May 2008
Volume 49, Issue 13
Free
ARVO Annual Meeting Abstract  |   May 2008
Preponderance of Evaporative Over Aqueous Deficient-Type Dry Eye Syndrome in Patients With Chronic Dry Eye-Related Symptoms
Author Affiliations & Notes
  • E. Castillanos
    Ocular Surface Group-IOBA, University of Valladolid, Valladolid, Spain
  • J. Torres
    Ocular Surface Group-IOBA, University of Valladolid, Valladolid, Spain
  • I. Fernandez
    CIBER-BBN, Statistics Unit-IOBA, University of Valladolid, Valladolid, Spain
  • H. Martinez-Osorio
    Ocular Surface Group-IOBA, University of Valladolid, Valladolid, Spain
  • J. M. Herreras
    Ocular Surface Group-IOBA, University of Valladolid, Valladolid, Spain
  • M. E. Stern
    Allergan Inc, Irvine, California
  • M. Calonge
    Ocular Surface Group-IOBA, University of Valladolid, Valladolid, Spain
  • Footnotes
    Commercial Relationships  E. Castillanos, None; J. Torres, None; I. Fernandez, None; H. Martinez-Osorio, None; J.M. Herreras, None; M.E. Stern, Allergan Inc, E; M. Calonge, None.
  • Footnotes
    Support  CIBER-BBN, Ministry of Health, Spain; Carolina Foundation, Ministry of Foreign Affairs, Spain
Investigative Ophthalmology & Visual Science May 2008, Vol.49, 2371. doi:https://doi.org/
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    • Get Citation

      E. Castillanos, J. Torres, I. Fernandez, H. Martinez-Osorio, J. M. Herreras, M. E. Stern, M. Calonge; Preponderance of Evaporative Over Aqueous Deficient-Type Dry Eye Syndrome in Patients With Chronic Dry Eye-Related Symptoms. Invest. Ophthalmol. Vis. Sci. 2008;49(13):2371. doi: https://doi.org/.

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      © ARVO (1962-2015); The Authors (2016-present)

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Abstract

Purpose: : Dry eye (DE)-related symptoms are highly prevalent in adults and often lead to a diagnosis of Dry Eye Syndrome (DES). If DES is not further classified into preferentially evaporative (pEV-DES) or aqueous-deficient (pAD-DES), the assumed diagnosis is usually pAD-DES. This may lead to a misdiagnosis resulting in the wrong treatment. The 1st therapeutic option for pAD-DES, artificial tears, usually fails in the most frequent cause of pEV-DES, meibomian gland disfunction (MGD). In this study, we reviewed the diagnosis of a consecutive series of patients referred with undiagnosed chronic DE-related symptoms.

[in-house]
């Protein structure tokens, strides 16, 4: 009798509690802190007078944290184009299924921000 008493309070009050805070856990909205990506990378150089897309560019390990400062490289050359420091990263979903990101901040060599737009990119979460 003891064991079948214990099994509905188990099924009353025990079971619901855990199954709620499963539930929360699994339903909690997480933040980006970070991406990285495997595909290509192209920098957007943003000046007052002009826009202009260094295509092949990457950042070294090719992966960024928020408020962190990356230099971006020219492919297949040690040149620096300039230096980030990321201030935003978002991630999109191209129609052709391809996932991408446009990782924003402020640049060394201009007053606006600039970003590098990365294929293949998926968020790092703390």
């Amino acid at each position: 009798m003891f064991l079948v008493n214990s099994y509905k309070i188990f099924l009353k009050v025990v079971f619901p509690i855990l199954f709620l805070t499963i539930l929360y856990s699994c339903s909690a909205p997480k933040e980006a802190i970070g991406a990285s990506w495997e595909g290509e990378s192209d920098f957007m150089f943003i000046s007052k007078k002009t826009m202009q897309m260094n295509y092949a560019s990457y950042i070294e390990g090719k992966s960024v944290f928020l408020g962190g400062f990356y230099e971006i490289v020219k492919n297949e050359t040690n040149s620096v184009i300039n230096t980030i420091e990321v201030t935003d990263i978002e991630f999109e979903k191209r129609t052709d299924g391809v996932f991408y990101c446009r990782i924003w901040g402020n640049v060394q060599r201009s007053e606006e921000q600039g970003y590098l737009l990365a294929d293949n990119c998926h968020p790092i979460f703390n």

Methods: : A retrospective analysis of patients referred with chronic DE-related symptoms was performed. Retrieved data included demographics, elapsed time between onset of symptoms and our final diagnosis (T S-D), the 3 most frequent reported symptoms, chief complaint, meniscus height (MH) , break-up time (BUT), vital dye stainings, Schirmer test (ST), tear lysozyme level (TLL), and conjunctival impression cytology (CIC). When DES was diagnosed, it was subsequently classified into pEV-DES (either due to MGD or other causes) or pAD-DES.

Results: : A total of 271 patients (60 males, 211 females) with a mean age of 52.1 (SD 14.5; range, 16-86) years were retrieved. Most patients (84.1%) had no diagnosis at referral; the remaining had a previous diagnosis of possible DES, blepharitis, and/or allergy. T S-D was 56.9 (SD 86.6; range, 6-516) months, and over 12 months in 68.3% of patients. The 3 most frequently reported symptoms were burning, foreign body sensation (FBS), and redness; chief complaint was FBS, regardless of the final diagnosis. Redness-dryness, and eyelid itching-pain were the 2nd-3rd most frequent symptoms in pEV-DES and pAD-DES, respectively. All patients had a final diagnosis of DES: 82.7% pEV-DES (all MGD) and 17.3% pAD-DES (29.8% Sjögren and 70.2% non Sjögren). Allergy, rosacea and rheumatoid arthritis were the most frequently associated diseases. Low TLL was preferentially found in pAD-DES (61.7% vs 15.4%) and was positively correlated with MH, BUT, ST, and normal CIC.

Conclusions: : Patients with undiagnosed chronic DE-symptoms were more likely to have a final diagnosis of blepharitis (MGD). The assumption that DE-related symptoms usually correspond to pAD-DES may not be correct. This may also help explain the failure of artificial tears in some patients with DE-related symptoms.

Keywords: cornea: tears/tear film/dry eye • aging • clinical laboratory testing 
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